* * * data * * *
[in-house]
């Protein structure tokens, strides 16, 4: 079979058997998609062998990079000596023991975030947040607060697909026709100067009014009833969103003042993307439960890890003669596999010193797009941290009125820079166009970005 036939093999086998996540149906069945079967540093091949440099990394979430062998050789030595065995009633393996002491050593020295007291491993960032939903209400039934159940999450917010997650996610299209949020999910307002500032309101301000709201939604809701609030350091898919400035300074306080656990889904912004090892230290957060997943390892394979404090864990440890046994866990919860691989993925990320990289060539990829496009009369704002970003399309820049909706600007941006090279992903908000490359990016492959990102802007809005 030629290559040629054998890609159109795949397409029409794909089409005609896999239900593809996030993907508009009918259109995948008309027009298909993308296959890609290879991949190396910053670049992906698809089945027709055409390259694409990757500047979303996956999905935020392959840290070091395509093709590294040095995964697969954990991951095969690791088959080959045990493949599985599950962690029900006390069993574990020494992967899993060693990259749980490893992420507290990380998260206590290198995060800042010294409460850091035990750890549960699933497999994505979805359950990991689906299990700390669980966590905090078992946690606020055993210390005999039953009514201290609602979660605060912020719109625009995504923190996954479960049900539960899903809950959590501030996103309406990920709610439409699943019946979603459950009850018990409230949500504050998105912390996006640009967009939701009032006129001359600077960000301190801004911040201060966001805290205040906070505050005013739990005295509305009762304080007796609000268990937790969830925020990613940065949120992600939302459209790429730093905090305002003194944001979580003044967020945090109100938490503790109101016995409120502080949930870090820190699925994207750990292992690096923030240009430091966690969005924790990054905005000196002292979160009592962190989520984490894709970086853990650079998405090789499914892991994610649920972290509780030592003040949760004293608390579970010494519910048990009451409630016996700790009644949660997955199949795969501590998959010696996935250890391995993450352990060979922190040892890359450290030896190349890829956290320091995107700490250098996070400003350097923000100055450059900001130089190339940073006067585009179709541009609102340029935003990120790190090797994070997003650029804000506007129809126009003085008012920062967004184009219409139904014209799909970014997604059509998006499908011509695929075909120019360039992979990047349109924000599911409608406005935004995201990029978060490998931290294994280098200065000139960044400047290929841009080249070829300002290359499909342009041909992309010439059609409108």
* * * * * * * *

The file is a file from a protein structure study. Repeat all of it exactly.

[in-house]
């Protein structure tokens, strides 16, 4: 079979058997998609062998990079000596023991975030947040607060697909026709100067009014009833969103003042993307439960890890003669596999010193797009941290009125820079166009970005 036939093999086998996540149906069945079967540093091949440099990394979430062998050789030595065995009633393996002491050593020295007291491993960032939903209400039934159940999450917010997650996610299209949020999910307002500032309101301000709201939604809701609030350091898919400035300074306080656990889904912004090892230290957060997943390892394979404090864990440890046994866990919860691989993925990320990289060539990829496009009369704002970003399309820049909706600007941006090279992903908000490359990016492959990102802007809005 030629290559040629054998890609159109795949397409029409794909089409005609896999239900593809996030993907508009009918259109995948008309027009298909993308296959890609290879991949190396910053670049992906698809089945027709055409390259694409990757500047979303996956999905935020392959840290070091395509093709590294040095995964697969954990991951095969690791088959080959045990493949599985599950962690029900006390069993574990020494992967899993060693990259749980490893992420507290990380998260206590290198995060800042010294409460850091035990750890549960699933497999994505979805359950990991689906299990700390669980966590905090078992946690606020055993210390005999039953009514201290609602979660605060912020719109625009995504923190996954479960049900539960899903809950959590501030996103309406990920709610439409699943019946979603459950009850018990409230949500504050998105912390996006640009967009939701009032006129001359600077960000301190801004911040201060966001805290205040906070505050005013739990005295509305009762304080007796609000268990937790969830925020990613940065949120992600939302459209790429730093905090305002003194944001979580003044967020945090109100938490503790109101016995409120502080949930870090820190699925994207750990292992690096923030240009430091966690969005924790990054905005000196002292979160009592962190989520984490894709970086853990650079998405090789499914892991994610649920972290509780030592003040949760004293608390579970010494519910048990009451409630016996700790009644949660997955199949795969501590998959010696996935250890391995993450352990060979922190040892890359450290030896190349890829956290320091995107700490250098996070400003350097923000100055450059900001130089190339940073006067585009179709541009609102340029935003990120790190090797994070997003650029804000506007129809126009003085008012920062967004184009219409139904014209799909970014997604059509998006499908011509695929075909120019360039992979990047349109924000599911409608406005935004995201990029978060490998931290294994280098200065000139960044400047290929841009080249070829300002290359499909342009041909992309010439059609409108």